2018 Board Member Biographies
Akemi Matsumoto actively volunteers in the API community as she has for the last three decades. She has served on the Boards of the Seattle Chapter of the Japanese American Citizens League, The Washington State Commission on Asian American Affairs, The Asian Community Leadership Foundation and APACE when it was a state-wide coalition from 1998–2000. She believes in self and community empowerment through active involvement and organizing. She retired from Bellevue Community College where she lead institutional efforts in racial justice: Courageous Conversations for students, faculty, staff and administration talking together. She is a national trainer on cultural competency and cross-cultural communication.
Stanley Tsao has many years of community outreach experience working with The Connections Group team. Stanley has managed outreach programs for numerous government initiatives and providing better government access to minority and immigrant communities. He has worked closely with a broad range of community groups, government agencies and non-profitorganizations. He also manages Connections’ production projects from direct mails to media productions. Previously, Stanley had served as a board member with Young Professional International Network at World Affairs Council and as the board chair at Safe Futures YouthCenter in West Seattle. Tsao has an undergraduate degree in economics and political science from Simon Fraser University in Canada.
Christina Shimizu is the Director of Individual Giving at The Wing Luke Museum, connecting everyone to the rich history, dynamic cultures and art of Asian Pacific Americans through vivid storytelling and inspiring experiences. She manages large scale fund development and marketing campaigns, and is committed to supporting work that expands community participation in creating lasting social change. She is an experienced trainer on issues of class and race and uses this analysis to examine the ways in which systems of power impact philanthropic engagement. Christina cut her teeth in grassroots community outreach as a youth intern at The Connections Group in 2004. Her previous work spans human services and National Service. Christina grew up in Seattle and graduated from The Evergreen State College. She is second generation Japanese American.
Janet Chung is Advocacy Director at Columbia Legal Services. She was previously Legal & Legislative Counsel at Legal Voice. She focuses her work on expanding economic justice for women and on combating gender discrimination in the workplace and in schools. Her legislative work includes bills to ensure gender equity in community athletics programs, to protect and expand Washington’s family leave insurance program, and to secure women’s access to unemployment insurance. Prior to her work at Legal Voice, she practiced employment law and business litigation in private firms in Washington, D.C. and Seattle and served as a law clerk to a federal judge.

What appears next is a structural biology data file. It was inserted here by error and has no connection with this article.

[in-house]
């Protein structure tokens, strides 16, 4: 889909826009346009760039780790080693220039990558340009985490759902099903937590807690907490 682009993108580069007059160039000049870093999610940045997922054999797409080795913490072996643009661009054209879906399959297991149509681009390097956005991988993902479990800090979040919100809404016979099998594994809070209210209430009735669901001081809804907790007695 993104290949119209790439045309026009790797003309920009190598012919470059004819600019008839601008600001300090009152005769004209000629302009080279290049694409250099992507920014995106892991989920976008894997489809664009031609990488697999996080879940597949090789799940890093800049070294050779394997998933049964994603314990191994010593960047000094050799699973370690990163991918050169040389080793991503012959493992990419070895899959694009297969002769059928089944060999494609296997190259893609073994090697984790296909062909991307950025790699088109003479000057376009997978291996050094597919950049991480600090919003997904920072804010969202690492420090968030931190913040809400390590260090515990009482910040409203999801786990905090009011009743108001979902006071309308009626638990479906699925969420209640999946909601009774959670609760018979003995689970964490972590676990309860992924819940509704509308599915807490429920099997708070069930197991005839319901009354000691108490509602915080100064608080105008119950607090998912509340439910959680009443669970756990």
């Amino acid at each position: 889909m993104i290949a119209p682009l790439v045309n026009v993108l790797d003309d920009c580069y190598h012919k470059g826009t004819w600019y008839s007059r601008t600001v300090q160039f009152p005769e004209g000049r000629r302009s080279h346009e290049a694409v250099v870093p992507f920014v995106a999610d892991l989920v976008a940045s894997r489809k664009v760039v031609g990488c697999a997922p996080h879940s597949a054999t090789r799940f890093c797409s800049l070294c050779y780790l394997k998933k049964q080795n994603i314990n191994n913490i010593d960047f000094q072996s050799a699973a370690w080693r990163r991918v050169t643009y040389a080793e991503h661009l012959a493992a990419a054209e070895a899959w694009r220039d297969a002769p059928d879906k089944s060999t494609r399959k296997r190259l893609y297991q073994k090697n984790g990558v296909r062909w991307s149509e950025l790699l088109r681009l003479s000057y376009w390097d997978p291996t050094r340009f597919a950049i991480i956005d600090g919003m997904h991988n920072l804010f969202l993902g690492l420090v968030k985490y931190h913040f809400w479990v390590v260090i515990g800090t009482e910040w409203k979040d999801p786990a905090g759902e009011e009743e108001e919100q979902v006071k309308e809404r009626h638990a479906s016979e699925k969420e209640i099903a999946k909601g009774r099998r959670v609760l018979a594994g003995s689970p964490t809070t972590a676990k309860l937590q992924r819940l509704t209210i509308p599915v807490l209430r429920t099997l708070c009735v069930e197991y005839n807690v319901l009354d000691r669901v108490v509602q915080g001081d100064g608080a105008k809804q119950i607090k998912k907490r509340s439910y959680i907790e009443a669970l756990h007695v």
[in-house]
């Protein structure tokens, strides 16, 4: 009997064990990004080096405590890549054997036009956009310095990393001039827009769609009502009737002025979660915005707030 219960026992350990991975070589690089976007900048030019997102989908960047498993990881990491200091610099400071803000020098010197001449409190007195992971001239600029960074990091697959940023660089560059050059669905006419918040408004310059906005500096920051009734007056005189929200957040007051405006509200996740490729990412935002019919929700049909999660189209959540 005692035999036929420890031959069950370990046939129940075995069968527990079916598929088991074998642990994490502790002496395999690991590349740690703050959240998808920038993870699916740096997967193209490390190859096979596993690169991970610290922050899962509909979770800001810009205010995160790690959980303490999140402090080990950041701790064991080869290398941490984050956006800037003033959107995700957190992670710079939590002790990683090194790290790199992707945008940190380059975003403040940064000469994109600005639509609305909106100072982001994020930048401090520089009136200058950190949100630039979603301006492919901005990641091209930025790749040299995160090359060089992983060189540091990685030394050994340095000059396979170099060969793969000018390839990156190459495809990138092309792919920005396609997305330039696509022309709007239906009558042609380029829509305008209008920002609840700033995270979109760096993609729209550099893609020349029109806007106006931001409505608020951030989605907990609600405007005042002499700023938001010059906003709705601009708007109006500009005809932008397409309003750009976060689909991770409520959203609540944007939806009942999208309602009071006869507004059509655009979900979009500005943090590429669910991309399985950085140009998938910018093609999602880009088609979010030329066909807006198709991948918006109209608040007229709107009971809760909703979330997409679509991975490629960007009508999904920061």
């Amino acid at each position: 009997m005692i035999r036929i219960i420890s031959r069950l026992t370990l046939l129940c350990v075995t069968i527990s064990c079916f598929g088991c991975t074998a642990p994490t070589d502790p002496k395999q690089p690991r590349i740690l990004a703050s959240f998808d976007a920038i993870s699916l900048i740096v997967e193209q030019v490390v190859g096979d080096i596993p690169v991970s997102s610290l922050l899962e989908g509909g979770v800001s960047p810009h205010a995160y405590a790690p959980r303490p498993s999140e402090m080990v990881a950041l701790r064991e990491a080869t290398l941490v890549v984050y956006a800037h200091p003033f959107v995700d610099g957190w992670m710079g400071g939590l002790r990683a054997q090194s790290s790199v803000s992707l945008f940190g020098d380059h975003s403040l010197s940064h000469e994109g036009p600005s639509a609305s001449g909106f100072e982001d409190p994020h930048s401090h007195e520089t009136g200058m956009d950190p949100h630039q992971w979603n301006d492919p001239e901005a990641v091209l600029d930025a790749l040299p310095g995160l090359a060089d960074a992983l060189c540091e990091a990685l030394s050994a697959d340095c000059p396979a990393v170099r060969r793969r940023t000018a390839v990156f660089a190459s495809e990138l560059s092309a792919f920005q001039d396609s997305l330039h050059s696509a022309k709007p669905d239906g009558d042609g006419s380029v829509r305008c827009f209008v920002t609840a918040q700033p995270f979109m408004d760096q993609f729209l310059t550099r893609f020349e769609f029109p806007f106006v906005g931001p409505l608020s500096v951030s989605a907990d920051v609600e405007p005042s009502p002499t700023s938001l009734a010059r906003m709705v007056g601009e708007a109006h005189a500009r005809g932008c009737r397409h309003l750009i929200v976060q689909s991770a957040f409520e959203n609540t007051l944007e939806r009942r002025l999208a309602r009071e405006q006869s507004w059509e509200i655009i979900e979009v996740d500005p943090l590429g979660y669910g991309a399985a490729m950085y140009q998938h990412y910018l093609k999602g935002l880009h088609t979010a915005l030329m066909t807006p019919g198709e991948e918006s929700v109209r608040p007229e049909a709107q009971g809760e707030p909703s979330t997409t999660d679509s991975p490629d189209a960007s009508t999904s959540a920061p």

Sofia Aragon is the Executive Director of the Washington Center for Nursing, a nonprofit corporation focused on solving the state’s nursing shortage. She immigrated to Seattle at the age of three with her parents. She is a registered nurse and an attorney by training, graduating from the University of Washington with a Bachelor of Arts in Economics, Seattle University with a Bachelor of Science in Nursing, and a Juris Doctor from Loyola University-Chicago. Her previous roles include hospital nurse, community health clinic nurse, legislative liaison for WA State Department of Health and Governmental Affairs Advisor for the WA State Nurses Association. Her passion is supporting aspiring and current nursing and legal professionals as adjunct faculty for the Seattle University College of Nursing and Seattle University School of Law, and developing continuing legal education programs with the WA State Association of Nurse Attorneys. Her hobbies are travel and sports.
Amy Nguyen is the Community Programs Strategic Advisor for Your Voice, Your Choice, a participatory budgeting program with the Seattle Department of Neighborhoods. In her work, she strives to center communities of color and other underrepresented groups within government and budget processes. Her experience in policy analysis, nonprofit management and community organizing spans New York City, New Orleans and Seattle. Amy worked as a Legislative Aide for Seattle City Council advising on policy issues related to planning, land use, parks, utilities, immigration and civil rights. In the past, she has managed delivery of the free statewide legal hotline for the Louisiana Civil Justice Center in New Orleans and worked as the Project Manager for the Emmy award winning documentary, Herman’s House that looked at solitary confinement, race and the meaning of livable spaces.
Rachtha Danh works and lives in Seattle’s Chinatown International District. He works in Property Management and Community Initiative programs of SCIDpda. He serves on the board of Downtown Seattle Association Residents’ Council and Solid Waste Advisory Committee. As a first generation of a refugee family, he understand the importance of giving voice to those often over-looked in American political systems